Applying transformers to the prediction of properties in novel chemical space works exceptionally well
Using transformers, we built MS2Prop: A machine learning model that directly predicts chemical properties from mass spectrometry data for novel compounds. In other words, the model predicts chemically relevant properties of compounds for drug discovery directly from mass spectra, without relying on an actual or predicted structure. As such, we can generate predictions independent of whether the compound is in an existing database. MS2Prop performance has an average R2 of 70%, meaning its predictions explain about 70% of the variation in properties from structure to structure (see preprint for list of all 10 properties) for novel compounds. This is in contrast to an R2 of 22% for the default method of looking up the closest spectral match in a database and calculating the properties from that molecule or an R2 of 9% using CSI:FingerID, a publicly accessible tool which combines fragmentation tree computation and machine learning. We show performance gains across key properties like synthetic accessibility (addressing Problem #3 above), fraction of sp3 carbons, or quantitative estimation drug-likeness (QED).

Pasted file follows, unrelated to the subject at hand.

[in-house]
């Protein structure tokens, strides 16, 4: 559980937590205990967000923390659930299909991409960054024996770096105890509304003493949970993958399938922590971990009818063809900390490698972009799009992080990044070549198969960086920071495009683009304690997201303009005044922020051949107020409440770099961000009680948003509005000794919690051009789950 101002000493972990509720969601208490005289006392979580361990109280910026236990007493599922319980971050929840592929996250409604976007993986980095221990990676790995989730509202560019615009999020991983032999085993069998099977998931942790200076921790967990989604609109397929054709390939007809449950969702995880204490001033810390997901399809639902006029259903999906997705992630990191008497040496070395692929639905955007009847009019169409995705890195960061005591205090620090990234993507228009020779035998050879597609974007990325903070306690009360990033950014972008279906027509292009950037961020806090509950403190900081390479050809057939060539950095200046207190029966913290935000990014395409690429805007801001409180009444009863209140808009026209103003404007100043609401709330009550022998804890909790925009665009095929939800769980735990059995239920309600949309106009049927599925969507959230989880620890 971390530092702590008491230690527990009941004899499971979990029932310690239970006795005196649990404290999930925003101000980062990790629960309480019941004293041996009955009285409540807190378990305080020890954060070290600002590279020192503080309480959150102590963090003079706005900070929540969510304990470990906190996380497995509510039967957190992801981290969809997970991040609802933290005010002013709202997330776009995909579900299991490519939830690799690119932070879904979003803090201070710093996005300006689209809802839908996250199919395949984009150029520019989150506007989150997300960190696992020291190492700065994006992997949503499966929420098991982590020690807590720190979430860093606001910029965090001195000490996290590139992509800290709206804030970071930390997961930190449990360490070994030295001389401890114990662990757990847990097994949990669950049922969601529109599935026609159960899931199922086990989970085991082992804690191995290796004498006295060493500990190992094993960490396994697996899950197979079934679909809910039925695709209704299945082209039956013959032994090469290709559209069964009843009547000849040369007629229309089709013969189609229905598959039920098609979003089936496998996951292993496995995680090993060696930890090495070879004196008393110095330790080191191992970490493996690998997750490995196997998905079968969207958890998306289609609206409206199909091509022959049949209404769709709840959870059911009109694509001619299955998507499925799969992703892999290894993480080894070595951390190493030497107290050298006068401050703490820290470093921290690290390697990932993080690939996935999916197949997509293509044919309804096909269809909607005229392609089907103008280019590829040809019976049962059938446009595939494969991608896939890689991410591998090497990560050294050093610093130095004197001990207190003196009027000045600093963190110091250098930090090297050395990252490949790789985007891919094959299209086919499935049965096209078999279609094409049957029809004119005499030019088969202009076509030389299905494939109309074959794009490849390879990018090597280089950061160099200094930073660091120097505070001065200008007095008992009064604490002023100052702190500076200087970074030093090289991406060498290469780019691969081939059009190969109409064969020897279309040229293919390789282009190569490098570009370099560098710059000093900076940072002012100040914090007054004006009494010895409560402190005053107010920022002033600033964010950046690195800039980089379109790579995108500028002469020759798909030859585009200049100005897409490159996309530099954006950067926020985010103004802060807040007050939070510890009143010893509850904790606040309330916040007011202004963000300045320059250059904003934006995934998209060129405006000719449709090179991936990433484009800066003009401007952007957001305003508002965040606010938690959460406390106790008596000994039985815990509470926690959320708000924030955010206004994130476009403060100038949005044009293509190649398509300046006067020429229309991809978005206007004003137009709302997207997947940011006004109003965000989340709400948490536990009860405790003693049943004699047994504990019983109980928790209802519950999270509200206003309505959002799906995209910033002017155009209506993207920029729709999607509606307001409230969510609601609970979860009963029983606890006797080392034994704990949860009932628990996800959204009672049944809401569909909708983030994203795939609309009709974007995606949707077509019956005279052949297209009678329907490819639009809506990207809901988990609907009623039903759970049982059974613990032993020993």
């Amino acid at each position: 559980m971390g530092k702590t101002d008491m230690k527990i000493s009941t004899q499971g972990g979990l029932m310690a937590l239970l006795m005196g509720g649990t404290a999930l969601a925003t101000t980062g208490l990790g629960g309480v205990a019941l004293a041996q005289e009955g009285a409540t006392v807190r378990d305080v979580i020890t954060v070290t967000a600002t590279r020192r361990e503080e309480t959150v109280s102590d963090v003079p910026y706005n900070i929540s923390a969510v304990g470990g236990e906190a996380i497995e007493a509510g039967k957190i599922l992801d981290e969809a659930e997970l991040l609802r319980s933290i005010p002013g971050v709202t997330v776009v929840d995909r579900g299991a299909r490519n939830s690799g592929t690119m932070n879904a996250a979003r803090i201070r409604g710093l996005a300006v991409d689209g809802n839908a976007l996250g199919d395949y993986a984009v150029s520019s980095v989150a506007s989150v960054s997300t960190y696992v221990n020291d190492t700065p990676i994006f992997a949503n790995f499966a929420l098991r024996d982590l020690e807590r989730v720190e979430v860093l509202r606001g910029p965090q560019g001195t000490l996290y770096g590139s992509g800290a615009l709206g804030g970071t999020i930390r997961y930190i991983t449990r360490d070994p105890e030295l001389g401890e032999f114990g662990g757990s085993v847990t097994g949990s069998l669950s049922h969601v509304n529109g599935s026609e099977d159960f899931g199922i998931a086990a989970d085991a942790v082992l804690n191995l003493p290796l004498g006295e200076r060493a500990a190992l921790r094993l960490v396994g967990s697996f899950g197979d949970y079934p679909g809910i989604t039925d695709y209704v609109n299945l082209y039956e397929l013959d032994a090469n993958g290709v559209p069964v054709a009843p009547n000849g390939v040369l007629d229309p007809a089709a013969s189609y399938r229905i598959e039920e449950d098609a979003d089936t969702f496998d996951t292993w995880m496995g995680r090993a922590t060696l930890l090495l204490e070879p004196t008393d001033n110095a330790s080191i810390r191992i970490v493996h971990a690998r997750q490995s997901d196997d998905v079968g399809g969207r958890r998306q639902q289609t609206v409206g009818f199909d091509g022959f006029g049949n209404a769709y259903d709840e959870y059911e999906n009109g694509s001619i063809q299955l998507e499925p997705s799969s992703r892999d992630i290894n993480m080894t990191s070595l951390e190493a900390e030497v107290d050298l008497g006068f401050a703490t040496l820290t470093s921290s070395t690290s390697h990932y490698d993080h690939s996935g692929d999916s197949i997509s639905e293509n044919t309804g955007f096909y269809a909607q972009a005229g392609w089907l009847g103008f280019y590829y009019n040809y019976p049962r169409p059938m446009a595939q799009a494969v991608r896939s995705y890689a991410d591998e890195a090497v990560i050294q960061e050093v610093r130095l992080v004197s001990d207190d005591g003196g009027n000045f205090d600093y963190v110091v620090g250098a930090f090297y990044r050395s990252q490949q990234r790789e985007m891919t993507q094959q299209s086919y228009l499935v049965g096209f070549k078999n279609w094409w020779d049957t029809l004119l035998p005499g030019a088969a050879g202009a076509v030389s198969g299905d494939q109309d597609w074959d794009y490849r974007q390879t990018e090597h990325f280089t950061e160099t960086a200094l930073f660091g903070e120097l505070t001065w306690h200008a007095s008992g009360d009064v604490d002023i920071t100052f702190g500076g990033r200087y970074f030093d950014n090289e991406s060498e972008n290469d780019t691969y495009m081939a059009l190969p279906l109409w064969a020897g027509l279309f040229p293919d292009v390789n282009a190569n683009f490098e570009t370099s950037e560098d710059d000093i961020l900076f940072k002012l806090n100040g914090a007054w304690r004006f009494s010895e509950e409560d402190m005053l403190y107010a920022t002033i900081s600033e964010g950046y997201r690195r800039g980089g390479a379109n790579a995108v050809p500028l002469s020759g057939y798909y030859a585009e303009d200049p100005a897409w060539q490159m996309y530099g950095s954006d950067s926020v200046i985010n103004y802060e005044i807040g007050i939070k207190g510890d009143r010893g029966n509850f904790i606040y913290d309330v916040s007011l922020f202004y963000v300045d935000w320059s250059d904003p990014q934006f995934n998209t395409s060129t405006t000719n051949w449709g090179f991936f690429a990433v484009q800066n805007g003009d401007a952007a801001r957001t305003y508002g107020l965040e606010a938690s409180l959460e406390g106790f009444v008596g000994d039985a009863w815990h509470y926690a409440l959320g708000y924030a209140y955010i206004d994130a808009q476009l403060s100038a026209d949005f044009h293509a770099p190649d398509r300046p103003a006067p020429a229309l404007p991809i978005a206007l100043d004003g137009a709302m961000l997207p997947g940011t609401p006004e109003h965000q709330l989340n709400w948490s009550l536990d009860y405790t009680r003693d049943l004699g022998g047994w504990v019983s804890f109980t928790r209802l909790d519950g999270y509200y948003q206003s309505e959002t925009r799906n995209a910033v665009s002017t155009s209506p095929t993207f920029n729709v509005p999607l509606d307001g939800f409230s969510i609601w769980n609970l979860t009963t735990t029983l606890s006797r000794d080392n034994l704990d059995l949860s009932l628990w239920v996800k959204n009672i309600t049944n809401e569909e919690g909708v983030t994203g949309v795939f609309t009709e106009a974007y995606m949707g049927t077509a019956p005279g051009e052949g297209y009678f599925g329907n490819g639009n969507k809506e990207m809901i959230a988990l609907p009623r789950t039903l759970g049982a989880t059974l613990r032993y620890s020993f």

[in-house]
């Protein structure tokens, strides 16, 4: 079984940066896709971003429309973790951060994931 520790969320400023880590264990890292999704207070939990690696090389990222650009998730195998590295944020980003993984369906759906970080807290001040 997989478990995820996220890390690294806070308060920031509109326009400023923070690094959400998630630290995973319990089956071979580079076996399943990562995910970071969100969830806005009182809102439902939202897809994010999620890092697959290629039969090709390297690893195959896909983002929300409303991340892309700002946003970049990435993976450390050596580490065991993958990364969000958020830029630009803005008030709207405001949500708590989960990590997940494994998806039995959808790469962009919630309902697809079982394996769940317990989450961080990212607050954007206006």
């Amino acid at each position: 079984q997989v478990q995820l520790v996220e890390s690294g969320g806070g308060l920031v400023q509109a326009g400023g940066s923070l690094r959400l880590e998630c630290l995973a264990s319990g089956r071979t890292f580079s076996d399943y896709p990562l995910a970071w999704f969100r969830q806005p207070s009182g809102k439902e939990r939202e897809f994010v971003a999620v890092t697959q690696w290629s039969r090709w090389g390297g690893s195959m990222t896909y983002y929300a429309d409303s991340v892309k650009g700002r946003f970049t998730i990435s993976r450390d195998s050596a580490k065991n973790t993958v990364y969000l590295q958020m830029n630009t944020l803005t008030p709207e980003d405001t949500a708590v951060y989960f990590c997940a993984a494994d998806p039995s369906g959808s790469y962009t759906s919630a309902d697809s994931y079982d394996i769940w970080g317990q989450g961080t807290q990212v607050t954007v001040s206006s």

For the first time, MS2Prop enables confident decision-making about novel chemical space directly from mass spectrometry data.
We are industrializing natural product drug discovery using MS2Prop
MS2Prop is not only significantly more accurate. It is also orders of magnitude faster (12,000 times, on average) than the state of the art. It takes just ~2 milliseconds for MS2Prop to generate a prediction from an MS2 spectrum. This performance efficiency allows us to:
- Generate predictions in step with the throughput of our platform (analyze MS2 spectra related to tens of thousands of compounds daily), and